There are some terrible things out there on the internet. Well, you’ve come to this site so you presumably already knew that.
American playwright Jennifer Haley‘s The Nether is dystopian, but we will not hold that against her, as it is also a disturbing thriller with a grim warning about the technological future. Set between two worlds, a dreary room where suspected paedophiles are being interviewed and The Hideaway, a murky virtual realm where visitors can interact with and touch, hurt, rape and repeatedly murder children with an axe. So no tap dancing then.
Is is better to allow people to live out their fantasies in a world that is unreal and won’t harm anyone or is this condoning and and encouraging them?
Morris (2007 Whingie Award winner Amanda Hale) is a detective doggedly trying to find the server for the virtual world created by a bullish middle-aged man, Sims (Stanley Townsend). He becomes “Poppa” an avuncular presence in his avatar state where he runs a guest house for wannabe nonces and he’s unrepentant about what he does. He’s not worried about what the neighbours might think as he spends so little time in the real world. Chilling.
The staging is knockout, one of the best Phil has ever seen. Es Devlin (another Whingie winner)’s sets with Luke Halls’ projections make the virtual world deliberately far more attractive and seductive than the real one, and the transitions between the two are visually stunning (don’t sit too near the front or you won’t get the full benefit). Phil felt he was being groomed by the design.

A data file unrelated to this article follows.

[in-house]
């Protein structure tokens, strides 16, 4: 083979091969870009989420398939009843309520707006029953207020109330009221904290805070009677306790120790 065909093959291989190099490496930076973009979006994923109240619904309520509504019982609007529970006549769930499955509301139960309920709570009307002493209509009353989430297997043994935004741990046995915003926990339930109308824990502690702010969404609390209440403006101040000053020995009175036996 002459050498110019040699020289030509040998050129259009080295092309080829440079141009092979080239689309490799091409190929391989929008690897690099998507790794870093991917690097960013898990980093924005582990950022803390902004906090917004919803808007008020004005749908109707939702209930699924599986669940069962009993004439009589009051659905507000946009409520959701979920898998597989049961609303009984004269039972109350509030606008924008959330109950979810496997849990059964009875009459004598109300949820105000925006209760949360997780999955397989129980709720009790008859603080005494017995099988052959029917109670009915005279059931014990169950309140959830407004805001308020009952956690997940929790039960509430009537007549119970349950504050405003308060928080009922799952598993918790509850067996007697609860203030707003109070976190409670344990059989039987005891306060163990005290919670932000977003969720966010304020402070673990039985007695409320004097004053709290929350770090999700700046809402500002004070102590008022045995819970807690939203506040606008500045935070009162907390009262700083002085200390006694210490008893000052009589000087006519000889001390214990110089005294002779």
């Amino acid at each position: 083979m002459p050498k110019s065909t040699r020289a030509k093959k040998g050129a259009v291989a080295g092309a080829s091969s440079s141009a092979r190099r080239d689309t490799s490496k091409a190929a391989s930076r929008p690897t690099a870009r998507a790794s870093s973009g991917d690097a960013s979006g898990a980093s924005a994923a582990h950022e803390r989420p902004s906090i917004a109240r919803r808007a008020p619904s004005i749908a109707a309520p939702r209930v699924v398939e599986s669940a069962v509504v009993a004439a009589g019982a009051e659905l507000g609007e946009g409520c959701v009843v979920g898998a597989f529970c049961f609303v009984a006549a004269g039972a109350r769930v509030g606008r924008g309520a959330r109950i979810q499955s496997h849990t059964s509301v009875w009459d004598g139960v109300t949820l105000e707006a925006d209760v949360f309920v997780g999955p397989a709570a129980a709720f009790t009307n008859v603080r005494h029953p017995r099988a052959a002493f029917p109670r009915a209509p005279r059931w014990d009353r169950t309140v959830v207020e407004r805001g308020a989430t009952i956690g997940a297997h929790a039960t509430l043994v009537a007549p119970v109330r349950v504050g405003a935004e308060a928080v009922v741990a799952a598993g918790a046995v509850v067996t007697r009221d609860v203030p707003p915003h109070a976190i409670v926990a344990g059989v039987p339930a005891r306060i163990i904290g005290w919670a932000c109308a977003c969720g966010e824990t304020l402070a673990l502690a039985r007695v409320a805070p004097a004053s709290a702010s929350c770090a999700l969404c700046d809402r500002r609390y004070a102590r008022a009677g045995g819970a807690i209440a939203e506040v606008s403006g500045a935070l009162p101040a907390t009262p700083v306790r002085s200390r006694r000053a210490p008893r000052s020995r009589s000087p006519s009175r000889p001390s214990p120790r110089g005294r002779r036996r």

Jeremy Herrin‘s production felt slightly languid occasionally despite the whole play running at a mere 75 minutes, but there are several reveals to keep things gripping and the subject matter is never less than unsettling. It may have been something to do with expectations. Phil felt a similar way about another shocker, the highly praised thriller film It Follows which he saw the next day. But it was good to see the stalls in the Duke of York’s nearly full for a new play that tackles controversial subjects and contains no big “names”.
And it’s good to hear Burkina Faso mentioned in a play again. The last time we heard it was in Clybourne Park (another American play from the Royal Court tackling a tricky subject which also transferred to the West End courtesy of über-producer Sonia Friedman) and it was the first time Phil had seen the game Jacks played on a stage.
Even more unsettling is that the virtual child Iris, is played by a young girl and whoever she was when Phil saw it (Jaime Adler, Isabella Pappas or, most likely, Perdita Hibbins) she was excellent. It’s handled sensitively, but you do wonder just how much was explained to her. You won’t feel more uncomfortable anywhere else in the West End this year, unless you’re visiting the Trafalgar Studios of course.
Don’t come expecting to get many laughs, though there are a few disquieting chuckles to be had including the line “Don’t tell me you’ve never fu**ed an elf” which may be difficult to forget for those planning a trip to the Dominion this Christmas.
There maybe a deliberately uncomfortable ‘gag’ in the title. In the future the internet has morphed into the Nether. Net-her maybe? And if it has a life beyond London those with a twisted sense of humour can refer to the tour as The Nether Regions. Eek!